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DESPITE decades of research, controlling bovine respiratory disease (BRD) remains one of the hardest challenges in practice (Fulton and Confer 2012). Although the infectious agents, risk factors and immunological responses involved have been extensively documented, this has not led to a markedly reduced BRD incidence. On the contrary, the continuing trend towards larger herds with a more complex contact structure has only increased the risk for BRD and its financial consequences (Gulliksen and others 2009, Woolums and others 2013). Today, the BRD cost in the North American beef cattle industry alone is reported to be greater than US $500 million annually (Miles 2009). In dairy cattle, BRD significantly influences first lactation survival (Bach 2011), and in the veal industry, which processes the excess male dairy calves, a single episode has been shown to reduce carcase weight by 9 kg on average (Pardon and others 2013).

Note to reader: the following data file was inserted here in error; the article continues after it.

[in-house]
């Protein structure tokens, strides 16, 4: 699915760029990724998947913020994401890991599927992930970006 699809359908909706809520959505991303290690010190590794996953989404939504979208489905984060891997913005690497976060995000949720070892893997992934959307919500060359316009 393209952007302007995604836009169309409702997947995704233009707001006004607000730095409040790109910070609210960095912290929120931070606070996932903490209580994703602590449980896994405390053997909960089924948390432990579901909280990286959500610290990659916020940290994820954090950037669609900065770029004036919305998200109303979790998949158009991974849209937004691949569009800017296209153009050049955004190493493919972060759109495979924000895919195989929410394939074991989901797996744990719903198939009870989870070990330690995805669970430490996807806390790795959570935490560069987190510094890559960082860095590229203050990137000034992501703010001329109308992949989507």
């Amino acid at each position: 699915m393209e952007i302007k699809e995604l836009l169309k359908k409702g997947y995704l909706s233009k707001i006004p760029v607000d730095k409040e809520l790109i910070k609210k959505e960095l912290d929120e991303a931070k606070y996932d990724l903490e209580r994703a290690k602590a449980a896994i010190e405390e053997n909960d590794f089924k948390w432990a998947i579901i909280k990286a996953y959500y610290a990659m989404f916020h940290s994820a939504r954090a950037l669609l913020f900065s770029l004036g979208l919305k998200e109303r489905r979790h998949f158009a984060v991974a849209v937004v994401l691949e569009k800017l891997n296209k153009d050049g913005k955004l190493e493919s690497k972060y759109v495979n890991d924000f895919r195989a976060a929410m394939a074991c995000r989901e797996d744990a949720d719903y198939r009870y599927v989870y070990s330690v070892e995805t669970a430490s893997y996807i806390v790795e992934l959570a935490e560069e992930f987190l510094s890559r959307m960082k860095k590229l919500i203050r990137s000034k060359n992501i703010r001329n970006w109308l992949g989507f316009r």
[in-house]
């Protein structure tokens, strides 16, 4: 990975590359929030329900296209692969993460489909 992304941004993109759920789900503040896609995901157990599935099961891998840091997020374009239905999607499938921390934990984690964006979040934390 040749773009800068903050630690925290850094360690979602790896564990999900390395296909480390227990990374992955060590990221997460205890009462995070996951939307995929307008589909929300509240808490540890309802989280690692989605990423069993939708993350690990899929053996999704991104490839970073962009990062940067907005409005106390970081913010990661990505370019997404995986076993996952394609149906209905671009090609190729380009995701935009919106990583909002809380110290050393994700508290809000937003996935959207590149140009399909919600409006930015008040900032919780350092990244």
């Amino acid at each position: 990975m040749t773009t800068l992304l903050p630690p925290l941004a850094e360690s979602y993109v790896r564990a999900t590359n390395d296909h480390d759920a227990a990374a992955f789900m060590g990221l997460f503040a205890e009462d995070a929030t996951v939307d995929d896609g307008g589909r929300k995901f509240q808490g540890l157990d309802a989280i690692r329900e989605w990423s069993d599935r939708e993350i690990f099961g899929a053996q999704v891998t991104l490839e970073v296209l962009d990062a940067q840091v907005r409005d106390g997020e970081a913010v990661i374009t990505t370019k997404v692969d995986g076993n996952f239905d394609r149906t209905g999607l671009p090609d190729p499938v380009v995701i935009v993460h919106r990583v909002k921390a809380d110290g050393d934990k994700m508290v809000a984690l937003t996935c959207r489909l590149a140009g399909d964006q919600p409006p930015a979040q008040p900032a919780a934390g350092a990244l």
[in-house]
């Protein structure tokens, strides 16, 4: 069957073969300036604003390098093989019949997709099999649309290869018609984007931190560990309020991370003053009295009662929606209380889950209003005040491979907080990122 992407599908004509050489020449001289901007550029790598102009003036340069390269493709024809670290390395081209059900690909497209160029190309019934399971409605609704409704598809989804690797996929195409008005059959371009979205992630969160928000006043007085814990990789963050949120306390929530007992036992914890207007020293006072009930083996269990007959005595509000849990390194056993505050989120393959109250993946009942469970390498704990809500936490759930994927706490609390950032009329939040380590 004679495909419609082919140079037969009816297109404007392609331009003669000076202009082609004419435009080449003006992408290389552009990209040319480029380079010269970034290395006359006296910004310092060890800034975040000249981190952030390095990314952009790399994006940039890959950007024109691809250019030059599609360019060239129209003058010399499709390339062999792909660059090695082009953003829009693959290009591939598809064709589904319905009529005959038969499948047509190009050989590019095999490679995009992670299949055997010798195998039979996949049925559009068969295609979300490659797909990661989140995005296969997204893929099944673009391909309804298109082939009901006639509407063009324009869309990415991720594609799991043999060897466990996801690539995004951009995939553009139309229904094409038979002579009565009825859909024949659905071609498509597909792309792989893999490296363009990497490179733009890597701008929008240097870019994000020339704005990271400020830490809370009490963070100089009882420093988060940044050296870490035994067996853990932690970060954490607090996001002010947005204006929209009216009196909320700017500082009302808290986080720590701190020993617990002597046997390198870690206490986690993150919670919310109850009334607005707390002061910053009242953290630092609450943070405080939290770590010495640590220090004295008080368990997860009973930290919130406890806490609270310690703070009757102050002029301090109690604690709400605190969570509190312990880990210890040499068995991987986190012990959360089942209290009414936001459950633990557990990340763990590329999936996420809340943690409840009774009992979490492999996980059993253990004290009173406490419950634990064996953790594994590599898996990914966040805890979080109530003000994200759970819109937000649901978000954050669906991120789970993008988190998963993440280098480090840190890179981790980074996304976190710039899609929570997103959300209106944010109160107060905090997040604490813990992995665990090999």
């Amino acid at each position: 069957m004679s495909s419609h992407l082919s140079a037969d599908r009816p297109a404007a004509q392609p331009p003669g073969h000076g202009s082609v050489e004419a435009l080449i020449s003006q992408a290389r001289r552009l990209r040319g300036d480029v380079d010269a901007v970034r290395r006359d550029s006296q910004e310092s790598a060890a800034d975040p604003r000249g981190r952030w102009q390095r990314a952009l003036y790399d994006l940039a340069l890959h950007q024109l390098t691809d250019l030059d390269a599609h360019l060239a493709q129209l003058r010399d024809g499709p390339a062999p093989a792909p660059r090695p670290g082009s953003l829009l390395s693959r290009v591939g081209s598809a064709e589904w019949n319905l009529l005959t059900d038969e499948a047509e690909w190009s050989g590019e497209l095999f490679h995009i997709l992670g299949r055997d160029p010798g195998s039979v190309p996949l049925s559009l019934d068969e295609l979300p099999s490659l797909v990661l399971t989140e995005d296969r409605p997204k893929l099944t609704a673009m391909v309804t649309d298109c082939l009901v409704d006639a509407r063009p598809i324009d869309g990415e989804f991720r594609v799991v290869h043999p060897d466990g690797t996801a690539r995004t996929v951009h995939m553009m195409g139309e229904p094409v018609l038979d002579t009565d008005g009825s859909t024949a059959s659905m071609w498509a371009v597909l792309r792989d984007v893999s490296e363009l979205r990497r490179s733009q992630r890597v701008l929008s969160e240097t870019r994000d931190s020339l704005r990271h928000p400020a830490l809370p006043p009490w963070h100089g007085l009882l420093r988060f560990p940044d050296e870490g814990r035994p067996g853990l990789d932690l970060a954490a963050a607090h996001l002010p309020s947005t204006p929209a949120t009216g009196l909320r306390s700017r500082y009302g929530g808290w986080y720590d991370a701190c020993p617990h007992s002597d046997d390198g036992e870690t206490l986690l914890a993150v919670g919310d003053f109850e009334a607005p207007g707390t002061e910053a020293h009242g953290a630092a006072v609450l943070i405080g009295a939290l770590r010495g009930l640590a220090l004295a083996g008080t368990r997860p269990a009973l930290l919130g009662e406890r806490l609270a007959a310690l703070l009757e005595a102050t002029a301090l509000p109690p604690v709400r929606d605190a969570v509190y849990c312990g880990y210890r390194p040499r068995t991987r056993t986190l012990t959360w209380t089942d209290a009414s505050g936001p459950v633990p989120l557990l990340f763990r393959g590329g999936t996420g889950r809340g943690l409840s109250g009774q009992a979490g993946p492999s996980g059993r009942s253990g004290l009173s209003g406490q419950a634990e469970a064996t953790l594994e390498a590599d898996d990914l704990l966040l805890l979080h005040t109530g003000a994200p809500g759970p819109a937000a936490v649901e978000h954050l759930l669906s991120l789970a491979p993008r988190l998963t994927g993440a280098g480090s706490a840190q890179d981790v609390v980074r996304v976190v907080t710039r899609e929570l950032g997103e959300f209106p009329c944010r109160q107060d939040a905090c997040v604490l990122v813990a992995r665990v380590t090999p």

Improved diagnostic techniques for BRD, especially molecular testing (PCR – classic, real time or multiplex), in-situ hybridisation or DNA sequencing methods (MALDI-TOF mass spectrometry), have now become widely available (Fulton and Confer 2012, Pereyre and others 2013). Test development has even outpaced validation in the field, especially when it comes to diagnosing group problems (Fulton and Confer 2012). Unfortunately, in most European …
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